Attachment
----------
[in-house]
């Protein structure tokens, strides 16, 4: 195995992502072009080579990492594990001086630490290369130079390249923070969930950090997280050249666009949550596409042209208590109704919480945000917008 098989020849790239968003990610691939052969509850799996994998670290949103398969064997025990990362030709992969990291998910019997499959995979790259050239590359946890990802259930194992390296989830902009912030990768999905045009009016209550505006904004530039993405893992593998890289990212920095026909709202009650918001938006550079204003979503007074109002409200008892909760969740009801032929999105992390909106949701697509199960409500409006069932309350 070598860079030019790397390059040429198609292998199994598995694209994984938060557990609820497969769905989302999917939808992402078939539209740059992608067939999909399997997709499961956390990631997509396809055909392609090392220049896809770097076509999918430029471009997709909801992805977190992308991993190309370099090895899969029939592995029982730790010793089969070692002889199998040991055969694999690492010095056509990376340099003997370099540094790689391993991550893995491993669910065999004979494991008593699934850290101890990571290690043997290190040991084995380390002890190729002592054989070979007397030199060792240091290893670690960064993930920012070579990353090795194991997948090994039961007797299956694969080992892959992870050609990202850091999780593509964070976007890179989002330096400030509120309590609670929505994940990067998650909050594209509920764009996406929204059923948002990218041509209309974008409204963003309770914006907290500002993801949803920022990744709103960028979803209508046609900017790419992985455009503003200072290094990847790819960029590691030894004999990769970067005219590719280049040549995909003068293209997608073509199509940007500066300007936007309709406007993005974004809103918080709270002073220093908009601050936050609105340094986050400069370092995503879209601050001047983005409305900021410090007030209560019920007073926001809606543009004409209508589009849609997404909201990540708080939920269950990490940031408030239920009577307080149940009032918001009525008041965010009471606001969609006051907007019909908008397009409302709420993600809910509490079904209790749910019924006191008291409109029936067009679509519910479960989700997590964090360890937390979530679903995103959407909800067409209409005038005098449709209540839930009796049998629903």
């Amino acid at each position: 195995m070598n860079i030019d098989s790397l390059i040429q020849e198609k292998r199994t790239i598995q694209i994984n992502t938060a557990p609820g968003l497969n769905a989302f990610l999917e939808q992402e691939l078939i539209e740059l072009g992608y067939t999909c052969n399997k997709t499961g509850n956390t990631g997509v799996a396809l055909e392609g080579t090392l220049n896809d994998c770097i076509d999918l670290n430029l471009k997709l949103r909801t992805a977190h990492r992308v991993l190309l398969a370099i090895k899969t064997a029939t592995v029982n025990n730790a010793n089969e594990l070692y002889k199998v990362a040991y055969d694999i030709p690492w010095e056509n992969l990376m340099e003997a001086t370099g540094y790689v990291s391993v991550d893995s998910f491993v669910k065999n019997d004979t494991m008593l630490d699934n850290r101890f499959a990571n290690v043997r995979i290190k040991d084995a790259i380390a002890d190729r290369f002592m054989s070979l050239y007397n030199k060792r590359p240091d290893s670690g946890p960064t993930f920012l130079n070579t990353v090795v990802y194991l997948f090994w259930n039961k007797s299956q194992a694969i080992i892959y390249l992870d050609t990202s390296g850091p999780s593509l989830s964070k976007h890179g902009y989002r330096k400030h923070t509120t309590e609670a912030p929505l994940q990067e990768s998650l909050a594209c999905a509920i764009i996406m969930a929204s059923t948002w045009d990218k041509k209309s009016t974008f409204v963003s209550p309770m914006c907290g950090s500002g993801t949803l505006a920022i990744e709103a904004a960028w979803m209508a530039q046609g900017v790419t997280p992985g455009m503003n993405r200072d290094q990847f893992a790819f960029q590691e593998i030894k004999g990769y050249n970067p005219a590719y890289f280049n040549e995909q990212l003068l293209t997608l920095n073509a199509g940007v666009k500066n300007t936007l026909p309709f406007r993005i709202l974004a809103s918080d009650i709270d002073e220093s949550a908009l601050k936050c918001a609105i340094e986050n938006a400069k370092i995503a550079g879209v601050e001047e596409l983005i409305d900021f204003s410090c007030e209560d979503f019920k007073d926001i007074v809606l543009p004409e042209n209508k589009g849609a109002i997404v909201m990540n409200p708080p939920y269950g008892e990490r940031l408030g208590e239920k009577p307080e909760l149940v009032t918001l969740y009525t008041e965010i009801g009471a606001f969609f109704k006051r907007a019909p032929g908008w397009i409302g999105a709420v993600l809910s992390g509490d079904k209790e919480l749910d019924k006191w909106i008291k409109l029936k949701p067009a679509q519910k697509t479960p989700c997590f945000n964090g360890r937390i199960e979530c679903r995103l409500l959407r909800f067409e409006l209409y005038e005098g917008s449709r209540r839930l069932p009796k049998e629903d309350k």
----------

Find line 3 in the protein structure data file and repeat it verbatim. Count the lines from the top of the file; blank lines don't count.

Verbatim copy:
């Amino acid at each position: 195995m070598n860079i030019d098989s790397l390059i040429q020849e198609k292998r199994t790239i598995q694209i994984n992502t938060a557990p609820g968003l497969n769905a989302f990610l999917e939808q992402e691939l078939i539209e740059l072009g992608y067939t999909c052969n399997k997709t499961g509850n956390t990631g997509v799996a396809l055909e392609g080579t090392l220049n896809d994998c770097i076509d999918l670290n430029l471009k997709l949103r909801t992805a977190h990492r992308v991993l190309l398969a370099i090895k899969t064997a029939t592995v029982n025990n730790a010793n089969e594990l070692y002889k199998v990362a040991y055969d694999i030709p690492w010095e056509n992969l990376m340099e003997a001086t370099g540094y790689v990291s391993v991550d893995s998910f491993v669910k065999n019997d004979t494991m008593l630490d699934n850290r101890f499959a990571n290690v043997r995979i290190k040991d084995a790259i380390a002890d190729r290369f002592m054989s070979l050239y007397n030199k060792r590359p240091d290893s670690g946890p960064t993930f920012l130079n070579t990353v090795v990802y194991l997948f090994w259930n039961k007797s299956q194992a694969i080992i892959y390249l992870d050609t990202s390296g850091p999780s593509l989830s964070k976007h890179g902009y989002r330096k400030h923070t509120t309590e609670a912030p929505l994940q990067e990768s998650l909050a594209c999905a509920i764009i996406m969930a929204s059923t948002w045009d990218k041509k209309s009016t974008f409204v963003s209550p309770m914006c907290g950090s500002g993801t949803l505006a920022i990744e709103a904004a960028w979803m209508a530039q046609g900017v790419t997280p992985g455009m503003n993405r200072d290094q990847f893992a790819f960029q590691e593998i030894k004999g990769y050249n970067p005219a590719y890289f280049n040549e995909q990212l003068l293209t997608l920095n073509a199509g940007v666009k500066n300007t936007l026909p309709f406007r993005i709202l974004a809103s918080d009650i709270d002073e220093s949550a908009l601050k936050c918001a609105i340094e986050n938006a400069k370092i995503a550079g879209v601050e001047e596409l983005i409305d900021f204003s410090c007030e209560d979503f019920k007073d926001i007074v809606l543009p004409e042209n209508k589009g849609a109002i997404v909201m990540n409200p708080p939920y269950g008892e990490r940031l408030g208590e239920k009577p307080e909760l149940v009032t918001l969740y009525t008041e965010i009801g009471a606001f969609f109704k006051r907007a019909p032929g908008w397009i409302g999105a709420v993600l809910s992390g509490d079904k209790e919480l749910d019924k006191w909106i008291k409109l029936k949701p067009a679509q519910k697509t479960p989700c997590f945000n964090g360890r937390i199960e979530c679903r995103l409500l959407r909800f067409e409006l209409y005038e005098g917008s449709r209540r839930l069932p009796k049998e629903d309350k």